Re: Exactly

Wow. Thanks for setting me straight, Tristin. And venting some of your bottled up anger. Let it out – it’s good for you.

But sarcasm aside, where exactly did I say I considered the commenters ignorant and stupid? Even your post, which I find ranting, condescending and childish still had plenty of merit mixed in with the flaming. I see lots of commenters calling the subjects of the articles ignorant and stupid, which I find tiresome after awhile. Contrary to your attempt to “school” me on what the site is all about, I get it. Even a simpleton could pick up the message after a few days of reading, if that long. So now that I’ve learned “what the site is all about”, I don’t get a lot out of reading another article and series of posts describing yet another clueless exemplar of the hated establishment. Hence the interest in raising the bar a bit. As Techdirt itself is fond of pointing out, situations change and successful strategies change with them, so maybe maintaining the interest of readers over the long run would benefit from not stating the (now) obvious over and over again. If I desired, let’s say, to approach my local newspaper with a *viable* suggestion for how to successfully update their web presence so myself and others would consider maintaining our subscriptions, I would consider it wonderful if that knowledge came from reading and participating in Techdirt discussions. (Hell, that might even be worth paying for.) I rather think that would be a better outcome than “You’re going to charge money to try and stay in business? LOL – that will never work. Join the 21st century and come up with a better business model. Call me when you have one”.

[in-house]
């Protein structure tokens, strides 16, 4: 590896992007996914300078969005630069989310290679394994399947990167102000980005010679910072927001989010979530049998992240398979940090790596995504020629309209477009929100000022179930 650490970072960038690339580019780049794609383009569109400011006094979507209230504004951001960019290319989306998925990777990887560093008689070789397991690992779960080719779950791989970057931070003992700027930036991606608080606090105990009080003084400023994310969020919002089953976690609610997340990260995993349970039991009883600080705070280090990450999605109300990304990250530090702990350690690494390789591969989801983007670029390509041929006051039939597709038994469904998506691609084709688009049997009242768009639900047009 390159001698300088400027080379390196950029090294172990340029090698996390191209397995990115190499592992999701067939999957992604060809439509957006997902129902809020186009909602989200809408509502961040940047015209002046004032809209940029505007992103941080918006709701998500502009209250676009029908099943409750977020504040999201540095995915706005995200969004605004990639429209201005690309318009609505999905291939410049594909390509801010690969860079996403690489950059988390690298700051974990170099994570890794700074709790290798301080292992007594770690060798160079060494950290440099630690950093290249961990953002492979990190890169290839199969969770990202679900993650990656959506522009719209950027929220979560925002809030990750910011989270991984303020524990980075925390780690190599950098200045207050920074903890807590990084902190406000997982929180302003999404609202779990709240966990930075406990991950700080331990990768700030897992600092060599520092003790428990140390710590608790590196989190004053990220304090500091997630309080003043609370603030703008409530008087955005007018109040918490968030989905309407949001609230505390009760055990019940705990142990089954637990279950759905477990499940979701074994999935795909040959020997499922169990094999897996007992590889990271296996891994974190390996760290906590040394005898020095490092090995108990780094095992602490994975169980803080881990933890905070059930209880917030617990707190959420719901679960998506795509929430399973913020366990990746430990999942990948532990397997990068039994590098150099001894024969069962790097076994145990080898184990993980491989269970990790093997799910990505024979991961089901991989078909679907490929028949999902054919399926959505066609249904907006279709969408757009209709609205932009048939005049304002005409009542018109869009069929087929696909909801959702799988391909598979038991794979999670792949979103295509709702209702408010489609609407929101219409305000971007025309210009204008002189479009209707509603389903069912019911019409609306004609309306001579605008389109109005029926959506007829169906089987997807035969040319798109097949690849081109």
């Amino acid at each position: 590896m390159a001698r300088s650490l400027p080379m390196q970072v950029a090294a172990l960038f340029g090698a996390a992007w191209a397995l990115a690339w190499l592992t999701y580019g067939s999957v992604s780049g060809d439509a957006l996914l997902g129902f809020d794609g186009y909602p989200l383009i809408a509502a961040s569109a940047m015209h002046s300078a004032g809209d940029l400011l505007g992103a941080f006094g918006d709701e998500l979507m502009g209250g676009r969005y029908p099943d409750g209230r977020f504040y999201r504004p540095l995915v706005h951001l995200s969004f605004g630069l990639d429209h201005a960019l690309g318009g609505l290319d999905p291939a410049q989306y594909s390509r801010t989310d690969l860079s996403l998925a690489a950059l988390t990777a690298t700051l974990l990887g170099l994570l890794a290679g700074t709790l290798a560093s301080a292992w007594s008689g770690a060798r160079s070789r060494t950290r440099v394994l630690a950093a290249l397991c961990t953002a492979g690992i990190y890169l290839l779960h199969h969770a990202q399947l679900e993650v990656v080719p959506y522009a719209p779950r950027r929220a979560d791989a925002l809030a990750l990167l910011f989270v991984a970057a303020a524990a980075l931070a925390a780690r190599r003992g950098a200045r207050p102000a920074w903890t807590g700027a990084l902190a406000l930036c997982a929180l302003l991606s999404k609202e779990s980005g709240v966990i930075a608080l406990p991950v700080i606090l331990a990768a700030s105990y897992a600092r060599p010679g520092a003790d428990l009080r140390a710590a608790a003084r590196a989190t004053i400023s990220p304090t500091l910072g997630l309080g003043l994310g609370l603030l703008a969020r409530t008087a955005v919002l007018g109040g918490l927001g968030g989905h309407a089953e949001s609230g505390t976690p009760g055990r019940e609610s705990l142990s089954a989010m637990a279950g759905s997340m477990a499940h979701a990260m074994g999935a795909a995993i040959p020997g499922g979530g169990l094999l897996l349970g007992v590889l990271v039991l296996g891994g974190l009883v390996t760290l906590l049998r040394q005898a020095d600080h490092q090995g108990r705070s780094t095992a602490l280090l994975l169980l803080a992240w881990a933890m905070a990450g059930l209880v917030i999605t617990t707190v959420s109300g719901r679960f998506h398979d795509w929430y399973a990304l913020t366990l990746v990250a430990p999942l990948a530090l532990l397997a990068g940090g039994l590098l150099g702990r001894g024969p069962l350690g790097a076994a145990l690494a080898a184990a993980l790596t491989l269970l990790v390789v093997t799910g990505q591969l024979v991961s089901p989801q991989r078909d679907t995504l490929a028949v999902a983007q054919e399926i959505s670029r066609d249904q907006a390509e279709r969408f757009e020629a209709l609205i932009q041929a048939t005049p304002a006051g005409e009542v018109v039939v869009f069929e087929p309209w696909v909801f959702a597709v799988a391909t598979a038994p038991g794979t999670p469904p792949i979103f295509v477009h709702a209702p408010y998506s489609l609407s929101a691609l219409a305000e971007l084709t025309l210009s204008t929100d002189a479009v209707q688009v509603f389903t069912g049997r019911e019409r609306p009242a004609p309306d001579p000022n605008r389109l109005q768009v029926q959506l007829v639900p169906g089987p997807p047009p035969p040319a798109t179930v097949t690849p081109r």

But I digress. Once again, sir, I thank you for pointing out my mistakes. One day I aspire to be as wise and knowledgable as you. Eloquent? Not so much. You need to work on that a bit more. Keep it up – you’ll get there.